Go Down

Topic: Prob with USB Host Shield with an Ethernet Shield (Read 7144 times) previous topic - next topic


I'm using a Freetronics 2010 shield, which is essentially a Duemilanove clone. Currently I have attached a USB host shield (rev1.21 from Circuits@Home) and an ethernet shield (Freetronics Ethernet Shield v1.0) to the arduino, and the ethernet shield seems to be unable to connect to anything when the USB host shield is attached. Both these shields are essential to the project I am working with, but at the moment, the USB host shield is not doing anything yet.

When I try the same example code for "client.connect" that connects to Google, it works fine only when the USB host shield is not connected. As soon as I connect the USB host shield and try again, I cannot connect to the server.

The arduino is powered through a USB port on my PC for the moment, which I believe could be one of the suspects to the problem. I'm thinking may be the 2 shields plus the arduino maybe drawing too much current from my USB port? But anyway, I will be getting my hands on a AC-DC adapter soon and powering my arduino via an external source.

However, before I get to test that, does anyone have any ideas as to why I can't use the two shields at the same time and maybe provide me some assistance??



I'm thinking may be the 2 shields plus the arduino maybe drawing too much current from my USB port?

Not too likely, I wouldn't think.

Now that you've made your first post, you can post links. Use that new capability and post links to the devices you are using.

The more likely cause of your problem is a pin conflict. Shields use certain pins for certain functions. If two shields use the same pins for different purposes, there can be problems.

The only way to know is to look at the schematics/datasheets for the devices being used.


Hmm, I'll have a look at the schematics and pin layouts I guess. But here's the parts I'm using.

Freetronics 2010 Arduino: http://www.littlebirdelectronics.com/products/Freetronics-TwentyTen.html

Freetronics Ethernet Shield v1.0: http://www.littlebirdelectronics.com/products/Ethernet-Shield-With-PoE.html

USB Host Shield: http://www.circuitsathome.com/products-page/arduino-shields/usb-host-shield-for-arduino/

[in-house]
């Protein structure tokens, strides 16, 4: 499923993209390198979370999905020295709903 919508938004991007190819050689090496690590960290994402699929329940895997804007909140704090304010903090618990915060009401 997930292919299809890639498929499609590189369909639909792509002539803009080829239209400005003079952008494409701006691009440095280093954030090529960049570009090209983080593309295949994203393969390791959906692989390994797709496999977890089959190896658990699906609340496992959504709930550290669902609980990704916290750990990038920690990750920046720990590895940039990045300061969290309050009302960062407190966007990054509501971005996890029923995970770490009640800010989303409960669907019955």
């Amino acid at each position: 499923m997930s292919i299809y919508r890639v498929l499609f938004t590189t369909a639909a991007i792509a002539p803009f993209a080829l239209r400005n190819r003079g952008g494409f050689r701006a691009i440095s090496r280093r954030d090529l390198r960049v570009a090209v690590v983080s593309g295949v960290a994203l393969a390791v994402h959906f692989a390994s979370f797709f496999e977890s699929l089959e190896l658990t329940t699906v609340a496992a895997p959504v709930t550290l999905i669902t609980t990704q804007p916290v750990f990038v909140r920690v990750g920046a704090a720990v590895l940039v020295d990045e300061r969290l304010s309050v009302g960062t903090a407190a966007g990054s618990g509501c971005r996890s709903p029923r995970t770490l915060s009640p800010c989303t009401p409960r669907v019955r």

Just another quick question, if the I/O pins of the two shields conflict, it is possible to select different pins to use of that shield right? And that'd be done through software? Rather than physically rewiring the header ports to a free port of the arduino.

But thanks for the advice anyway.


Both of the boards are SPI devices. Both use pins 11, 12, and 13. The ethernet shield uses pin 10 as the chip select pin. I didn't find what pin the USB shield uses as a chip select pin.

Without seeing your code, I can't tell whether you are selecting the right device to talk to.


USB Host Shield uses pin 10 for SS as well. On of the SSes needs to be reassigned. On USB Host Shield, this can be done rather easily - there is a 0603 jumper to the right of the pad labeled SS which you need to remove and then solder a wire from the pad to an Arduino pin you'd like to use as SS. Then go to Max3421e_constants.h and change MAX_SS #define from 10 to whatever pin you need ( https://github.com/felis/USB_Host_Shield/blob/master/Max3421e_constants.h, line 21). Then recompile and run some tests.


Jonathan Oxer

@PaulS and @fells are spot on with their descriptions of the problem and the solution.

As a bit more background so you understand what's going on, SPI is a method for communicating between a master device and one or more slave devices on a shared bus. It uses 4 signal lines, 3 of which (SCK, MISO, MOSI) are common to all the devices. Each slave device then has its own SS (slave select) line so that the master can enable each one in turn to talk to it.

So what's happening in your case is that, as @PaulS pointed out, both shields are using the same SS line so when the TwentyTen asserts the SS line for the Ethernet Shield it also gets a response from the USB Host Shield, and neither of them work.